Fifty million children around the world are currently migrants or refugees, uprooted from their homes due to violence, poverty, or other factors out of their control. The statistics are alarming:
- Approximately 70 percent of deaths of children under age 5 are caused by medical conditions that could have been prevented or treated with access to simple, affordable intervention.
- The number of child refugees worldwide (under the mandate of the United Nations High Commissioner for Refugees) more than doubled between 2005 and 2015, from 4 million to 9 million.
- Almost one in 10 children live in countries and areas affected by armed conflict. More than 400 million live in extreme poverty.
- One in 200 children worldwide is a refugee. Half the world’s refugees are children, even though children account for less than one-third of the global population.
(Sources: World Health Organization, UNICEF)
An island refugee camp
Greece has been welcoming arrivals by sea from Syria, Iraq, Pakistan, and Afghanistan, many of whom have urgent health care needs. Local clinicians requested augmentation of their pediatric knowledge and skills base, as well as triage and mass casualty training.
Last spring, I was able to work in a refugee camp in Kos, Greece. The camp was located in the center of the island on the edges of a national park; concrete walls and barbed wire enclosing the camp were juxtaposed with the vibrant colors of the small villages perched along the hills and grazing cows.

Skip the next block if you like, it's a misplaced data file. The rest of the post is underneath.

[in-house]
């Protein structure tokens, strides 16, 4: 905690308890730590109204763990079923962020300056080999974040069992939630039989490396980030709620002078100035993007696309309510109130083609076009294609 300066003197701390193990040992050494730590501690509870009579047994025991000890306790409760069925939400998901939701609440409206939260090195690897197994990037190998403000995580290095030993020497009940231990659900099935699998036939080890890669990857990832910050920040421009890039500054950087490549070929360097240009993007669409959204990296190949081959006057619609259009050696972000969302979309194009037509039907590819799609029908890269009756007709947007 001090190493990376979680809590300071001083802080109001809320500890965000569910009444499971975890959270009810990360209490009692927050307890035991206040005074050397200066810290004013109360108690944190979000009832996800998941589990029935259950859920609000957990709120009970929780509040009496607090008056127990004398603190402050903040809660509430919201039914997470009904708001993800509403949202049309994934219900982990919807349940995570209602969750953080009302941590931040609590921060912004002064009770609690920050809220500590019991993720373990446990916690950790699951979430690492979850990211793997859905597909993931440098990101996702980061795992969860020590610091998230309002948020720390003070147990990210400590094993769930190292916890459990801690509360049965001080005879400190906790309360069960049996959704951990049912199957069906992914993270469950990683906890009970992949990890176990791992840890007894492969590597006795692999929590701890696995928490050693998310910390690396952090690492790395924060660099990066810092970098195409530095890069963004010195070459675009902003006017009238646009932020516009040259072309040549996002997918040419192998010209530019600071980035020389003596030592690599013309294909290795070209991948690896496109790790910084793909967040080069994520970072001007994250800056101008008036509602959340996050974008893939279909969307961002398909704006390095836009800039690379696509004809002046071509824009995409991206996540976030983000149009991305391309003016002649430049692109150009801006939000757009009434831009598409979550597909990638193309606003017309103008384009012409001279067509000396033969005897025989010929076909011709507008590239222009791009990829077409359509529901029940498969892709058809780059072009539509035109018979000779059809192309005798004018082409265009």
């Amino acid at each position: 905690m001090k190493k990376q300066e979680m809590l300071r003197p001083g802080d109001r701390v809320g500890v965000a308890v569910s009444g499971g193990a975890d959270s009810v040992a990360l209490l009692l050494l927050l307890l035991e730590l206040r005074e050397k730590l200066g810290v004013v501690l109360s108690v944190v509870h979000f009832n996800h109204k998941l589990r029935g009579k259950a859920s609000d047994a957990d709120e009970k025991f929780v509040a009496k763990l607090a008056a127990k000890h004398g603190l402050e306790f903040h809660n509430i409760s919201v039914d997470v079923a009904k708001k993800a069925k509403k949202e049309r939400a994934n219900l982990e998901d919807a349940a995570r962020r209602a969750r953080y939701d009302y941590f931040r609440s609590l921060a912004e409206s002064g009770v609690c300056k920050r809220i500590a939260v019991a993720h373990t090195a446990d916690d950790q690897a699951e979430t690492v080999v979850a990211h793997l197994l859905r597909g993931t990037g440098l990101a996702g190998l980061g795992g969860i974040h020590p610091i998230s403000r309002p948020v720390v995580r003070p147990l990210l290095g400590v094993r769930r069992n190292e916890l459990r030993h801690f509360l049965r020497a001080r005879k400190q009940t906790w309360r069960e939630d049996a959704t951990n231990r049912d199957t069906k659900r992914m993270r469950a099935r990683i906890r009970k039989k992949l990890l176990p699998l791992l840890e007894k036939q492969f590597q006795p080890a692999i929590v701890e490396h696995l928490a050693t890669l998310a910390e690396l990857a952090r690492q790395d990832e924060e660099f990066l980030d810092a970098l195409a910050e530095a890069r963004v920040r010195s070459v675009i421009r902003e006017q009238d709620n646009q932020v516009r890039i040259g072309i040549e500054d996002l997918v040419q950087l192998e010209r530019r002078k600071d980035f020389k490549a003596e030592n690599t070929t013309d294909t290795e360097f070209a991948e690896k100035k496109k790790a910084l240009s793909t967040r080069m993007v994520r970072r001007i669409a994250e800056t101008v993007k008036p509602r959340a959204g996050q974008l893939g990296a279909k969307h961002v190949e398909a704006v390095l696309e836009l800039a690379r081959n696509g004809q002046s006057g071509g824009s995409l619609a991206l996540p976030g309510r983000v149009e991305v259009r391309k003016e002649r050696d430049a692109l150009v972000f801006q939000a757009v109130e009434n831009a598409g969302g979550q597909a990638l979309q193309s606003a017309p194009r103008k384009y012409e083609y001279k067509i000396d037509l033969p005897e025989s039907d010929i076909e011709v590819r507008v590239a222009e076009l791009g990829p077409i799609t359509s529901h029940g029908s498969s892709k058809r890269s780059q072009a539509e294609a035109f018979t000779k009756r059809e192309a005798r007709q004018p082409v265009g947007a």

They urgently needed a nurse skilled in both pediatrics and emergency care who could provide direct clinical care as well as teach local Greek nursing staff about common pediatric ailments and triage.
The importance of exchange
As the only pediatric specialist in the camp, I was quite busy. I worked alongside international and local staff to provide direct clinical care to the sick and injured, provide education to local staff on triage and pediatric care, and evaluate and rapidly stabilize emergency cases for transfer to the hospital. There were limited ambulance services on the island, so thoughtful use was imperative.
I saw firsthand lives being saved because I was able to exchange knowledge with caregivers from all corners of the world and pass this knowledge on to untold others. This trip reinforced to me that a bidirectional, respectful exchange of teaching and learning is key to the success of any global health endeavor.
My clinic and the other NGO/UN facilities were located in refurbished shipping containers inside the camp; children commonly darted in between, playing hide and seek or kicking around a soccer ball. Clinic was constantly busy with emergencies, but one of my favorite patients was a 16-year-old war orphan in the camp who was also caring for his two younger brothers. He brought them to clinic every afternoon to get them checked out, just to make sure that they were OK.
Gratitude and lessons learned
Through this experience, I’ve learned about the incredible resiliency and hope of children in all corners of the world. I’m so grateful that I have the support to participate in the fight to give these kids a chance to live in a world free of illness and injury and to have access to the care they deserve.
Learn more about Boston Children’s Global Health Program.
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